Start boarding up the doors of this old blue house
Get ready for the storm, Get ready for the storm
Start cutting up the tape, turn the old rugs out
Sweep the dust off the drive, sweep the dust off the drive
– from the song THE FLOOD by NOLA Indie Band So Long Storyland
Hurricane Katrina (HK) was one of the most devastating and THE costliest natural disaster to occur in the United States. The total cost of damage was in the billions of dollars in property and economic loss and over 1,000 lives lost and even more dreams shattered of the good folks of New Orleans and surrounding areas. Although HK hit other parts of the United States and Canada, the biggest impact (in terms of total loss) was in New Orleans.
I remember watching the entire incident unfold on CNN. For those who may recall the scenes from that time: it was total chaos. New Orleans depends on tourism as it is one of the largest (if not the largest) sector for employment and economic growth. This industry was impacted immensely in the immediate years following HK disaster: with loss of tourism traffic and resulting businesses closures, several employees in this sector left the city, some never to return.
(Quick Fact: It was not the Hurricane itself that caused majority of the damage. Instead it was the flooding that occurred when the levee walls broke and caused the overland flow. The city is saucer bowl-shaped so good portion of it is below sea level. Thus the creation of the levees around the perimeter).
So in 2014 I decided to make my first jaunt to NOLA to see the city in context of how it had evolved, particularly with an emphasis on businesses involved in the tourism sector. I visited some local businesses as well as national and international chains to hear their stories on how HK affected their business and the employees and how they have fared over the years. Here are their stories:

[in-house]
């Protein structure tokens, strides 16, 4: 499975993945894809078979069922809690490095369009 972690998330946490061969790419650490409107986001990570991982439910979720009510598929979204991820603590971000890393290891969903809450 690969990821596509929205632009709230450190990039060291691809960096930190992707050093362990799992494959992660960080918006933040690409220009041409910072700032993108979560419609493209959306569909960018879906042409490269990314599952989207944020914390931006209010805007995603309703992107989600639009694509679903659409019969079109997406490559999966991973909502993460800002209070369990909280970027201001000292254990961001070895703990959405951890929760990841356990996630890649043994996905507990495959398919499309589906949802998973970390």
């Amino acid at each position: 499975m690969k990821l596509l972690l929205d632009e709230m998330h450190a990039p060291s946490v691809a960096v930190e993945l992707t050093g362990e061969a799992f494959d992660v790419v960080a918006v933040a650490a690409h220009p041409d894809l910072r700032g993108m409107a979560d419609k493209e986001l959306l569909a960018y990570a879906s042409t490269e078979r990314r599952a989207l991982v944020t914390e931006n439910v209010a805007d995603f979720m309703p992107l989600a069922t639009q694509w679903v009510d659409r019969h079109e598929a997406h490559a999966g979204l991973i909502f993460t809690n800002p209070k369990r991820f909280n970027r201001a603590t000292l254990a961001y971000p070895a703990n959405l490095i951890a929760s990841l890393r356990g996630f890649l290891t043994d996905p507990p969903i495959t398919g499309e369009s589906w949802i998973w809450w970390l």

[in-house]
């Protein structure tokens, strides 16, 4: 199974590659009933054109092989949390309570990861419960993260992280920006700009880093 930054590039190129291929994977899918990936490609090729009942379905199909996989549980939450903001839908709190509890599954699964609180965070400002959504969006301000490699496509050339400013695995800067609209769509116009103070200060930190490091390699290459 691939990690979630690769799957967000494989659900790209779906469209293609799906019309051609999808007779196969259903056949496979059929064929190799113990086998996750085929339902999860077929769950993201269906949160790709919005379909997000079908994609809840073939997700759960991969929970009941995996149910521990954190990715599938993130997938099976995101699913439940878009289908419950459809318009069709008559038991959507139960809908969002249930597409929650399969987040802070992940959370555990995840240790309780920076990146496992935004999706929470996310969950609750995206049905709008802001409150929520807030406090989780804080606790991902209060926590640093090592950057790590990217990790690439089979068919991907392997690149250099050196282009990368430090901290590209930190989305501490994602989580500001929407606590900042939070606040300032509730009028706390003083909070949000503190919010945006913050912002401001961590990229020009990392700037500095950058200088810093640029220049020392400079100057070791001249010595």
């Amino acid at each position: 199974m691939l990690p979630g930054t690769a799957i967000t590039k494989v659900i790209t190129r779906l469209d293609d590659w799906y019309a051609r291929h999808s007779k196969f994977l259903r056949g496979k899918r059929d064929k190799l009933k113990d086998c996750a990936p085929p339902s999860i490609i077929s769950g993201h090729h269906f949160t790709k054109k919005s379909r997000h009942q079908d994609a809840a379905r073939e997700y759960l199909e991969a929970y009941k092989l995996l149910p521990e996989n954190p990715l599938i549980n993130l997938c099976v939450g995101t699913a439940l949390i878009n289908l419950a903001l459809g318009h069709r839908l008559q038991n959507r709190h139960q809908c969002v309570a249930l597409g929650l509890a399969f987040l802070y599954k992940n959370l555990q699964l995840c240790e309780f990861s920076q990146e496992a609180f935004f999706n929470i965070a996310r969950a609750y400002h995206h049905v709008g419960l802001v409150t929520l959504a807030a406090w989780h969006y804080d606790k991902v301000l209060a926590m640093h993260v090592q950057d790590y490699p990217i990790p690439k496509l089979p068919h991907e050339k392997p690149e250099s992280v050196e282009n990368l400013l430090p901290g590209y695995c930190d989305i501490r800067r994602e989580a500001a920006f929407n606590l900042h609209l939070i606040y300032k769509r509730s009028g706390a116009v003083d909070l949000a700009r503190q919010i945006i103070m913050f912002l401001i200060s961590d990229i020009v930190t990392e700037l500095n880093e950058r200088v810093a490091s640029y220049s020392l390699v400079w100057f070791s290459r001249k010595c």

Joe Spadaro was working at Landry’s Seafood restaurant in the French Quarter when the flooding occurred. Contrary to popular belief, the historic French Quarter of New Orleans was not affected to the extent that the other places did. I met Joe at the Landry’s Seafood located on Lakeshore Drive that fronts on to Lake Pontchartrain. Unless you knew about its history you would not think this place was on the first point of impact of the storm.
Joe described the state of chaos during the storm in a way that only a local could describe it. The water levels had risen up to the second level of the restaurant (see images above). I won’t get in to the specific details of what happened that day. As one might have expected, the restaurant suffered significant damage to property, inventory and business loss. Amazingly, the structures survived the brutal force of the storm. Today the business and location is back to normal operations.
Search for images of French Quarter or Bourbon Street online and you are bound to come across the photo of this building in the image gallery.
Antoine’s Restaurant has been operated by the same family, without interruption, for 167 years. That record nearly broke during the storm. Nearly! As I mentioned earlier, the Quarter was least affected by the storm or the floods so there was not direct impact to the restaurant. The disruption came from the restaurant staff whose homes and lives had been directly impacted during HK.
Antoine’s cuisine is original New Orleans with French and Creole backgrounds. This place is all about old school service and class. One of the classier things about New Orleans (and the southern culture of USA in general) is their continued tradition of dressing up even for the typical dining experience.
While a relaxed dress code is accepted at most venues to cater to the throng of tourists that pass through, a jacket is typically expected to be worn by the gentlemen, especially in the evening. Best to confirm with the restaurant host when making a reservation.